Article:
Products liability claims have long focused on physical products. As technology advances and software and social media play an ever-expanding role in our lives, novel products liability theories have emerged targeting social media platforms, software developers, and purveyors of new technologies on the grounds that these tech companies are “product sellers” and their communication platforms are “products.” However, these novel claims test the limits of products liability law and run afoul of basic products liability principles, as tech companies are not product sellers and the electronic communication platforms they offer are not products within the meaning of products liability law.
Section 230 Immunity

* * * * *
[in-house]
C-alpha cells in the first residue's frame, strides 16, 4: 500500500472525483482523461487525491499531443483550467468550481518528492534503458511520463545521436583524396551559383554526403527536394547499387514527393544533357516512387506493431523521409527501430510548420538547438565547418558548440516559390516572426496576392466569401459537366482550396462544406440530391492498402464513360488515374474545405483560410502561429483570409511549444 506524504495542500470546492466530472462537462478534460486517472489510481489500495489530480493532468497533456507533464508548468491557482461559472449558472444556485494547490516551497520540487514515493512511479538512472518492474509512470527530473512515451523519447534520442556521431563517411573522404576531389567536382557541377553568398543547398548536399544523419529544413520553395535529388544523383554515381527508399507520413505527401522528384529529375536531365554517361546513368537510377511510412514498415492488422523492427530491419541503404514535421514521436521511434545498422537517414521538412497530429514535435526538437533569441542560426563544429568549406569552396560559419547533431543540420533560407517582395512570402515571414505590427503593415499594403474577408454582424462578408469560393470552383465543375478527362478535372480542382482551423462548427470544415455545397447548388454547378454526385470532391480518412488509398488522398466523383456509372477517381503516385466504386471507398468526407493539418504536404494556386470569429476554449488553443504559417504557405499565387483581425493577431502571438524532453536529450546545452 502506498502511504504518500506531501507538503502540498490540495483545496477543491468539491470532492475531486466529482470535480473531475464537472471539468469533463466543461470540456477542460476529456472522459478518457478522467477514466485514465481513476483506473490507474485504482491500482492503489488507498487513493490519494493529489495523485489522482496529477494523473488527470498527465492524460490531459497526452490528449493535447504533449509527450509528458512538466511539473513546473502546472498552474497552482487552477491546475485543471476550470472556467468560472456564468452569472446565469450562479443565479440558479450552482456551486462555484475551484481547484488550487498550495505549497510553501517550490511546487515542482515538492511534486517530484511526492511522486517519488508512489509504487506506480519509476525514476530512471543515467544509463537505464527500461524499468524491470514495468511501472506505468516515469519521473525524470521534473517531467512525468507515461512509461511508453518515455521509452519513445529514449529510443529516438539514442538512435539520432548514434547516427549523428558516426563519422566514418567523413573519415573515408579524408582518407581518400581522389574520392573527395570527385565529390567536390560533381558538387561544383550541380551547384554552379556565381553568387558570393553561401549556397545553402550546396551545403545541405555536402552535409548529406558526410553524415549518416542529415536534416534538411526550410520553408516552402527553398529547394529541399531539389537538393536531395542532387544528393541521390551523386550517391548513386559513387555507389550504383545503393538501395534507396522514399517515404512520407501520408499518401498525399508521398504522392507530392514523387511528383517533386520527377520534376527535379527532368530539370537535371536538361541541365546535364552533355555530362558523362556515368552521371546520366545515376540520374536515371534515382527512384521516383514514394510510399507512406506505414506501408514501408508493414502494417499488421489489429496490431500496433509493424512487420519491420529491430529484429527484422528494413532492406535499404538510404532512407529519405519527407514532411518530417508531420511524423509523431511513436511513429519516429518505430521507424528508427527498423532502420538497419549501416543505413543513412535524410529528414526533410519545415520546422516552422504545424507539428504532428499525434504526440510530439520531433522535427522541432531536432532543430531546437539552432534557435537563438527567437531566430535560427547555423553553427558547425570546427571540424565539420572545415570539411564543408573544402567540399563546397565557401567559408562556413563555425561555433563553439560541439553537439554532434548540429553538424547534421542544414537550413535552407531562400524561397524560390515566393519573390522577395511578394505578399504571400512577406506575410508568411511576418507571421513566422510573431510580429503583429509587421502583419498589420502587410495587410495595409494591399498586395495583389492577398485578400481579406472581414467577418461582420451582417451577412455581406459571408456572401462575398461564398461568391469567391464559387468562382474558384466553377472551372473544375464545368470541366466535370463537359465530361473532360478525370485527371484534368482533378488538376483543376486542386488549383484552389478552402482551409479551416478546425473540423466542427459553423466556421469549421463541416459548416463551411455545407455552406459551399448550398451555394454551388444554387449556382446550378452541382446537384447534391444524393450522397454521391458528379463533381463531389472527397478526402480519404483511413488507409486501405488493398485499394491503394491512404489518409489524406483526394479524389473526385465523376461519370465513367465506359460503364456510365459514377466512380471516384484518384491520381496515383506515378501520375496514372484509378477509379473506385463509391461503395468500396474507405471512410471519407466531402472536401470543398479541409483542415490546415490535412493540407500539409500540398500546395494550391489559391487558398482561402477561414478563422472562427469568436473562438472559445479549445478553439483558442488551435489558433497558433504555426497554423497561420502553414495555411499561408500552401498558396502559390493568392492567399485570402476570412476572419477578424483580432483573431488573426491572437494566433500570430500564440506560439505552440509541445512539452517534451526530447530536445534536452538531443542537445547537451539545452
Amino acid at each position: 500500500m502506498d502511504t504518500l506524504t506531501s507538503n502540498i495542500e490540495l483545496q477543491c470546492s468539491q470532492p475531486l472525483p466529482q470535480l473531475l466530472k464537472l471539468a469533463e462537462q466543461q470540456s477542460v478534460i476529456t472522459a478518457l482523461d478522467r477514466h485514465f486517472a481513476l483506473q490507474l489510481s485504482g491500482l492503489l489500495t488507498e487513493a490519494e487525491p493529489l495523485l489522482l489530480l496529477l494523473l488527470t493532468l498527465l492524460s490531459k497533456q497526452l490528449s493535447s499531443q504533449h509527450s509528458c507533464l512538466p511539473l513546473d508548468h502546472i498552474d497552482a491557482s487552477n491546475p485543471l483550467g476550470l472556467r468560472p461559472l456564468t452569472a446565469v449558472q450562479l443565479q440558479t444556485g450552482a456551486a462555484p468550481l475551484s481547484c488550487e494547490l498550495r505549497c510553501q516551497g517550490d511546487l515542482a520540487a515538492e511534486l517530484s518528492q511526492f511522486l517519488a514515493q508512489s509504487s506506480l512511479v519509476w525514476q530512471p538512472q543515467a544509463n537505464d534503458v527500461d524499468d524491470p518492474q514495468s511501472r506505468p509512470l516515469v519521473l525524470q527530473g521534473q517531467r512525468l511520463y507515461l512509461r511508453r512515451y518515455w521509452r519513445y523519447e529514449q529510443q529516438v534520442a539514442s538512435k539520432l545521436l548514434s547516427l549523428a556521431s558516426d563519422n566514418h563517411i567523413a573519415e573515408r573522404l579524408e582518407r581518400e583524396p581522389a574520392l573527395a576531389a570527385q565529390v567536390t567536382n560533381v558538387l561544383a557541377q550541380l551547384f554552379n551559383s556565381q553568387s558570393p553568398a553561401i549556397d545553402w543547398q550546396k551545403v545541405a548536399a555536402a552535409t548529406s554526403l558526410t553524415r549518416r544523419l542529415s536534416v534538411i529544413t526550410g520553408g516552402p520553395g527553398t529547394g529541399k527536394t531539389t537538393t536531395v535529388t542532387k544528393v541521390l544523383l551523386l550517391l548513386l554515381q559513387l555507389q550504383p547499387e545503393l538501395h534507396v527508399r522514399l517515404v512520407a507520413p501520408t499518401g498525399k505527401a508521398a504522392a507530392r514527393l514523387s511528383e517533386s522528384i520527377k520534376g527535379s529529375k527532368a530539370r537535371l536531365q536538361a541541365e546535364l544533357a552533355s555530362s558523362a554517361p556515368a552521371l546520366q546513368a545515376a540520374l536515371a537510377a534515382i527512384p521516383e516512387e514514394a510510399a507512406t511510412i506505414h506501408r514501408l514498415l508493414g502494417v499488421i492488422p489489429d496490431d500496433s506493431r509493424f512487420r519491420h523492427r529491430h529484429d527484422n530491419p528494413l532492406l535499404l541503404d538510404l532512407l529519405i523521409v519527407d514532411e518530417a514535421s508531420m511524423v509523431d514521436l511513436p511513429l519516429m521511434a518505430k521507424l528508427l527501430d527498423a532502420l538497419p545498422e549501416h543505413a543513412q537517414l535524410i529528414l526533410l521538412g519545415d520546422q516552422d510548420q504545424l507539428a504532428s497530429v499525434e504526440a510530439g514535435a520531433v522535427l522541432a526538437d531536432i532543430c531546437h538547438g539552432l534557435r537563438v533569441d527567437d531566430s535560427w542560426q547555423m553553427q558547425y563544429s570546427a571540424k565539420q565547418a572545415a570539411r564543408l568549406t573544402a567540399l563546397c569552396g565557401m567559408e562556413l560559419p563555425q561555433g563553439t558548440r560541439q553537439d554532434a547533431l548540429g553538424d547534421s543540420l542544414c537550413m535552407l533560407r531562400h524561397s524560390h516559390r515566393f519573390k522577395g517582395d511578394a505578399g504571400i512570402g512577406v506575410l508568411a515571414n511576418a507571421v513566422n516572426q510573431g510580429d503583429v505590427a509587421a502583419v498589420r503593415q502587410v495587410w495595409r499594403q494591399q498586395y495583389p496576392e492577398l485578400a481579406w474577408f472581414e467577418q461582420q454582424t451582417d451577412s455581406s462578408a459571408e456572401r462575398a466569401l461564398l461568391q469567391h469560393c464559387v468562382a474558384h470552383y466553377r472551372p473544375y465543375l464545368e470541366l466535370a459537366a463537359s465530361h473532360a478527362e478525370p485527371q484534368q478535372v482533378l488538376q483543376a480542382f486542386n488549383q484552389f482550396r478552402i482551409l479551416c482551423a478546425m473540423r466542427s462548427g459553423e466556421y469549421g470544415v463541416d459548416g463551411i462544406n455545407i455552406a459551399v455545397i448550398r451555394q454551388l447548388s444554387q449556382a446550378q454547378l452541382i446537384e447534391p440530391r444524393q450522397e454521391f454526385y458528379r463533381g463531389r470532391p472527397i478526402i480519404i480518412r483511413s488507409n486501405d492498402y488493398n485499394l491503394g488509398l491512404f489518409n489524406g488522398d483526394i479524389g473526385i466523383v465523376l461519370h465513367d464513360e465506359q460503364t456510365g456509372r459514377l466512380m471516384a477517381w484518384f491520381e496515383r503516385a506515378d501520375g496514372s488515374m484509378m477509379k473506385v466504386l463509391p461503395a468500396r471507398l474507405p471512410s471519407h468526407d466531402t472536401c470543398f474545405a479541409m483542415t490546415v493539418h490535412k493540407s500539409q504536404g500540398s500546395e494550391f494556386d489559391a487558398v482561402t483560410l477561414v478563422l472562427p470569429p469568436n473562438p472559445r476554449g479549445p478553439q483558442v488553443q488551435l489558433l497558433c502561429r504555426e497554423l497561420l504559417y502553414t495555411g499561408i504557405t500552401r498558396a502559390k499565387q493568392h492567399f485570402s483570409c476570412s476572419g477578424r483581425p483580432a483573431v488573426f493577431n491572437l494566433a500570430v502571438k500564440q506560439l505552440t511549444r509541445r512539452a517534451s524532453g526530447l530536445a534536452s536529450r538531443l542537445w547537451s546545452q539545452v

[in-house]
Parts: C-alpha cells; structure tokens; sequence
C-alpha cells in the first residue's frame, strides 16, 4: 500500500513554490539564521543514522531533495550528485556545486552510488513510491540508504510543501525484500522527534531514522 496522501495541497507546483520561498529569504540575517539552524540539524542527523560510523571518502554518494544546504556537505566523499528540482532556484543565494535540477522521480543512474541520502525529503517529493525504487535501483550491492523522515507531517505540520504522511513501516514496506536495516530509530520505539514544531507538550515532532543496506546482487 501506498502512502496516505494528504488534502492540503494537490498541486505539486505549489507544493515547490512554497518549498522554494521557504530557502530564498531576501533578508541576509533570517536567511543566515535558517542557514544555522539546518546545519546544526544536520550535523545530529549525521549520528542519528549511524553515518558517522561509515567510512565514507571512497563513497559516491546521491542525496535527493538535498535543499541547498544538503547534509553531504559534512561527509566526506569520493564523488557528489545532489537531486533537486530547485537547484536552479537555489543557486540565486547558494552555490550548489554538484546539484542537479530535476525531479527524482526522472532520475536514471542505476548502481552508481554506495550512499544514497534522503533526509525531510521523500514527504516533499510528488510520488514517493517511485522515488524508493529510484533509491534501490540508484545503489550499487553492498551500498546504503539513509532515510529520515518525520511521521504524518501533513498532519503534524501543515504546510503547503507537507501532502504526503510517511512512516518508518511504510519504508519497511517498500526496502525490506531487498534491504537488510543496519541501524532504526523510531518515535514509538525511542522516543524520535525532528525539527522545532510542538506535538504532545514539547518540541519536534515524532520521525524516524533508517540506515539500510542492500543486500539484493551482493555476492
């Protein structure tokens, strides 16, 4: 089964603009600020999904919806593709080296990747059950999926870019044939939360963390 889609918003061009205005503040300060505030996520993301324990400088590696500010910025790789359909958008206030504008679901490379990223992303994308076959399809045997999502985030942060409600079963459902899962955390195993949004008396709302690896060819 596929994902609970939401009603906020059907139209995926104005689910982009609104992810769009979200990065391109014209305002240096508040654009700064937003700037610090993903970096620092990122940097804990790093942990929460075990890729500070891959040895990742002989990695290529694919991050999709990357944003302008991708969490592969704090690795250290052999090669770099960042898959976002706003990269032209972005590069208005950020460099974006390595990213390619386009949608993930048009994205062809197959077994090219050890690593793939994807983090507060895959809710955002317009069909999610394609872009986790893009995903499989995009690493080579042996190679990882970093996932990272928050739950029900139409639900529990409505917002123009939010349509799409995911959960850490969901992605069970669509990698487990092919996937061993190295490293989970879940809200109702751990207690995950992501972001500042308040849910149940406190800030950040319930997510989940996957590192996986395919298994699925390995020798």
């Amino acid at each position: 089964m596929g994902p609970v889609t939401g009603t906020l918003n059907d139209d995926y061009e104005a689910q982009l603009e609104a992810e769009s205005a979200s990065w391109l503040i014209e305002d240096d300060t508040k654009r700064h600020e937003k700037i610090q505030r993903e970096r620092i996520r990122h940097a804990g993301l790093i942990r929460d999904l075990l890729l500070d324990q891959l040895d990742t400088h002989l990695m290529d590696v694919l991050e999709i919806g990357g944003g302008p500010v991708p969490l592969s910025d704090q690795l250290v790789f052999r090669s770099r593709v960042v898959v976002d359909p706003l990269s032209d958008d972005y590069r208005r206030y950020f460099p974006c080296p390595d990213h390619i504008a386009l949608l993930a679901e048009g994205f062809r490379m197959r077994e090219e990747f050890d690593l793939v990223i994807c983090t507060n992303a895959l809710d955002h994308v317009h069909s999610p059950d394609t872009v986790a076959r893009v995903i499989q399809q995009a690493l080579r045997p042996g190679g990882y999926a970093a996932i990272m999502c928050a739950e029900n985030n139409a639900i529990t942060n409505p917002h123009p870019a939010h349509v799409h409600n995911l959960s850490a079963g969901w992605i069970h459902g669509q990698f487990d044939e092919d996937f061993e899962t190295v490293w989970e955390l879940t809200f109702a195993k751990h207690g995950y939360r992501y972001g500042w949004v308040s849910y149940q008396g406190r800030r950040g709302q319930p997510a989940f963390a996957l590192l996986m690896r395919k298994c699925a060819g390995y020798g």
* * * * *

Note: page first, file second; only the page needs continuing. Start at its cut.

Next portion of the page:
Tech companies enjoy broad protection from liability for online content posted to their social media platforms and electronic communication forums under Section 230 of the 1996 Communications Decency Act. Section 230 immunizes these platforms and forums from liability for the content of their users’ posts. As most claims arising from the alleged misuse of social media or posting of potentially tortious content online concern the content itself, Section 230 has consistently been applied to protect tech companies from liability for claims based on the content of social media and electronic communication forums. Indeed, Section 230 has been used successfully as a shield against liability since before many of today’s largest tech companies were even founded.